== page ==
EPA adversely impacting mining

Dear Editor,
The Environmental Protection Agency is pushing an obscure new regulation that could adversely impact Colorado’s miner- al mines. The issue at hand is whether the EPA should duplicate the require- ments already placed on Colorado mining companies to cover clean-up and recla- mation costs.
Currently, when a mining company wants to extract minerals, it is required to first provide financial assurances that it can cover reclamation, closure and post- closure costs on a mining site. This is often referred to as “bonding.” It certifies that, from the onset of a new project, a mining company can meet its reclamation obligations. Now EPA, responding to a lawsuit brought by activists, wants to increase the financial burden on mining companies by requiring them to lay out additional capital for the same potential costs they’ve already covered.
Like many regulations, this one sounds reasonable—requiring mineral miners to demonstrate the financial ability to clean up anything that could potentially con- taminate land or water from their opera- tions. This ensures that environmental risks are being managed and are paid for by companies, not taxpayers.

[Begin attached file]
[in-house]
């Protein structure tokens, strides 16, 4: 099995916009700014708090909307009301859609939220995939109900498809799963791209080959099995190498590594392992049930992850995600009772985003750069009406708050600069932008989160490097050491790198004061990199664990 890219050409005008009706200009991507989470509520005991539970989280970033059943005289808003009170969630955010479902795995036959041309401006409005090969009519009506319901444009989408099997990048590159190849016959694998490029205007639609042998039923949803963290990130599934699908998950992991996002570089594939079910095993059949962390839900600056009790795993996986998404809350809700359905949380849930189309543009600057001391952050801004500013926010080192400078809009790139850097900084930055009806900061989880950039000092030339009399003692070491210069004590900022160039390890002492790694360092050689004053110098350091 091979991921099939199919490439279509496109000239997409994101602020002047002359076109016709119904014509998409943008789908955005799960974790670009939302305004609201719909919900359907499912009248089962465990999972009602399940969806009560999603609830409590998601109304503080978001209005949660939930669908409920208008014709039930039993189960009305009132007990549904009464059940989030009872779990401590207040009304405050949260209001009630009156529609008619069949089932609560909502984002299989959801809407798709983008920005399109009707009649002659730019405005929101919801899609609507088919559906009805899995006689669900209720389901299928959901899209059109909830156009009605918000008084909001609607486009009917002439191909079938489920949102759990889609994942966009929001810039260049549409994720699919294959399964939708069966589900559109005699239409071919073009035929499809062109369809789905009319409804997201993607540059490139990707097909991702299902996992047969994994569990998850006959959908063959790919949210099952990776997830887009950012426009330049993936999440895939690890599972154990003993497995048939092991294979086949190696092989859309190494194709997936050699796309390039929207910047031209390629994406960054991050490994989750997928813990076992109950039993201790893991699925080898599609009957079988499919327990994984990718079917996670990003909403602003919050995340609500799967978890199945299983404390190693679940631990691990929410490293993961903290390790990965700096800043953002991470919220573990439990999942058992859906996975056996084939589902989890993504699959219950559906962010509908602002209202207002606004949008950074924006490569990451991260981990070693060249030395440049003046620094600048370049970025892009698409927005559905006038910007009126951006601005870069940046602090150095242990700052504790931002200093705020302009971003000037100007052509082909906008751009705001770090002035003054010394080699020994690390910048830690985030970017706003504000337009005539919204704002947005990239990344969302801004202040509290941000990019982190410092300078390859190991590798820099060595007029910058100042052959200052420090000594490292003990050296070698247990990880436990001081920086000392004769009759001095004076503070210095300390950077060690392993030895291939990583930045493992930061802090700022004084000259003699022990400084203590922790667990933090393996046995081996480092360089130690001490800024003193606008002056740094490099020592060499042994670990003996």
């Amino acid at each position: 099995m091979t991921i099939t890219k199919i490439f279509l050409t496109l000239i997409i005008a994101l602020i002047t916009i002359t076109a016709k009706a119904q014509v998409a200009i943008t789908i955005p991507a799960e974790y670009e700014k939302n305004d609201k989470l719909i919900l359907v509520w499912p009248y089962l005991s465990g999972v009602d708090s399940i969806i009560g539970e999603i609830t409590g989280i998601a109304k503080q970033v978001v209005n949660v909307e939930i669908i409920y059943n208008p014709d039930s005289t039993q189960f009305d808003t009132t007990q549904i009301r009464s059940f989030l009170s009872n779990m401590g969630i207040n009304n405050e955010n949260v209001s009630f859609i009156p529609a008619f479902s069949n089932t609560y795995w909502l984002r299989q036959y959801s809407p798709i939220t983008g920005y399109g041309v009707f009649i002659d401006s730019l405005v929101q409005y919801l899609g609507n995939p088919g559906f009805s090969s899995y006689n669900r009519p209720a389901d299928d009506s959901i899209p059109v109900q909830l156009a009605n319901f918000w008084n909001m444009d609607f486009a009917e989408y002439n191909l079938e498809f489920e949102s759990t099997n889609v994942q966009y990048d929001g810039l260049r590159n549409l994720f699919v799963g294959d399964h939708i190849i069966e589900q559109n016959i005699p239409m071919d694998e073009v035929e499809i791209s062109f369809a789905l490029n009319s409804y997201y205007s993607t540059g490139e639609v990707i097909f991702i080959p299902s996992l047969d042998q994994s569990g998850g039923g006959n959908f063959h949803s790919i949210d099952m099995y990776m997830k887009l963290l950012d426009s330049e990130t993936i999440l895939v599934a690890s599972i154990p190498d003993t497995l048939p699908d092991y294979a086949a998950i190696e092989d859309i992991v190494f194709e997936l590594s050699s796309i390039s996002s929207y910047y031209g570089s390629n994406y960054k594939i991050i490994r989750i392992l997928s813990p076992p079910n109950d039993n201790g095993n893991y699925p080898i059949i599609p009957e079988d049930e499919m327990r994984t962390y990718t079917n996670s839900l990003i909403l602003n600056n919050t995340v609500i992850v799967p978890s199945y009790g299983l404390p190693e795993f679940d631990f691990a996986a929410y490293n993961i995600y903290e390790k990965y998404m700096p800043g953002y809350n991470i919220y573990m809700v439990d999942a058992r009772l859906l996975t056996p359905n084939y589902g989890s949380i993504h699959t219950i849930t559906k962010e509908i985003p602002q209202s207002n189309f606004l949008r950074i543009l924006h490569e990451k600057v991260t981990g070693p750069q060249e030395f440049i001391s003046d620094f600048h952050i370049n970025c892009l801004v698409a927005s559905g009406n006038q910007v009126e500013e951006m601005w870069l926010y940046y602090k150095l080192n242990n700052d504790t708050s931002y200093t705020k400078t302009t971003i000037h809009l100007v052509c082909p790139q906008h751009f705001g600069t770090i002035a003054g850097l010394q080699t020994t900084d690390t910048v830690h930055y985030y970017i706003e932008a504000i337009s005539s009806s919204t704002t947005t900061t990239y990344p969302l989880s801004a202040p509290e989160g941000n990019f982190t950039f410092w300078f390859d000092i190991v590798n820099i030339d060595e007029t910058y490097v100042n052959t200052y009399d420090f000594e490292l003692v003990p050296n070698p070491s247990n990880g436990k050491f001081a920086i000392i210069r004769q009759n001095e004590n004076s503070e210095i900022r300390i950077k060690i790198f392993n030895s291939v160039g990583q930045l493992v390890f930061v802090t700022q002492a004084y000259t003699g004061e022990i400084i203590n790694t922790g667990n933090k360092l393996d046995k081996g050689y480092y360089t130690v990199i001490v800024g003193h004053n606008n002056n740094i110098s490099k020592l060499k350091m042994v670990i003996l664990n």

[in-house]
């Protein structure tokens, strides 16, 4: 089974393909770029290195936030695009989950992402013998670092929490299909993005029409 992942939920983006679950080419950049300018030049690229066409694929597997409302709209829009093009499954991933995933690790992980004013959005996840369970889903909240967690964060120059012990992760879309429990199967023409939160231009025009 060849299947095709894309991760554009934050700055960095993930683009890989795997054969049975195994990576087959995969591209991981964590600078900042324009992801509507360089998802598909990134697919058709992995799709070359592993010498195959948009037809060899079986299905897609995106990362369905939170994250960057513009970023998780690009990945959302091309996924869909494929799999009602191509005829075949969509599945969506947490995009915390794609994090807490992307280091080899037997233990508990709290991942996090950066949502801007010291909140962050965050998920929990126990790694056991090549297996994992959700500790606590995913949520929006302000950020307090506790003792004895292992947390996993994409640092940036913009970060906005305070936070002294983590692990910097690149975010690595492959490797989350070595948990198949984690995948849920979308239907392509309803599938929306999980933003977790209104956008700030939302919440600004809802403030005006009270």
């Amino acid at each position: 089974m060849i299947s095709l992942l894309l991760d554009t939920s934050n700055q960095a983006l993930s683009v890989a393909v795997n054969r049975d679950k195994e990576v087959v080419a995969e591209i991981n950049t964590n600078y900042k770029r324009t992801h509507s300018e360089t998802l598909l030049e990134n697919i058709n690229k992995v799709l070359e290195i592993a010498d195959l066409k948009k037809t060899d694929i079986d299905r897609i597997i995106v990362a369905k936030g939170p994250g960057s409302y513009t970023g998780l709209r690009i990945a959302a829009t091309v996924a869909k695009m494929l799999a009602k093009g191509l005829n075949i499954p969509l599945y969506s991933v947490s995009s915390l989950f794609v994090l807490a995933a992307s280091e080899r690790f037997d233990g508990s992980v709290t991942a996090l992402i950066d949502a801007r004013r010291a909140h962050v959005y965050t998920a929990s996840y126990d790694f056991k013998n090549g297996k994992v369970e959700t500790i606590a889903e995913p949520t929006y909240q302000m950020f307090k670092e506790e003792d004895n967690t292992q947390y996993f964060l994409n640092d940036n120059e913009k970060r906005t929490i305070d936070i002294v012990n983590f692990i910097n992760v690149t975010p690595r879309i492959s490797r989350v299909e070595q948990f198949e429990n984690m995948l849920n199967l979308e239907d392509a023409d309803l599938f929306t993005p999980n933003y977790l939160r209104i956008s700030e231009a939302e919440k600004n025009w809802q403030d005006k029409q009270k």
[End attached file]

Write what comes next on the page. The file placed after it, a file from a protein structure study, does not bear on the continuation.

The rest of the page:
In fact, it’s so reasonable that it’s already being done. Potential risks from mineral mines are currently being man- aged by two federal agencies, the Bureau of Land Management and the U.S. Forest Service. And it works: Since 1990, not a
single mine approved by BLM or the Forest Service has become a taxpayer lia- bility under federal law. Together these two agencies hold several billion dollars in so-called financial assurance bonds that more than cover the cost of reclama- tion while enforcing comprehensive regu- lations designed to reduce the risk of haz- ardous releases. Additional sums of money are also held in long-term trusts established to address groundwater quali- ty and other issues that may arise.
Not satisfied to duplicate what these two federal agencies have accomplished, EPA wants to preempt the authority of state regulators who impose their own bonding requirements on mining opera- tions. Today, no mine can be approved for operation without first meeting federal and state requirements covering mine design, operation and closure. That’s why many state regulators and the Western Governors’ Association believe EPA’s duplicative rule is entirely unnecessary—a solution in search of a problem.
With our economic and national secu- rity increasingly dependent on new uses for dozens of metals and minerals, the last thing we need is a new layer of federal regulation that makes U.S. mining more difficult and deepens our already danger- ous dependency on foreign suppliers.
Daniel McGroarty

President, American Resources Policy Network Washington, DC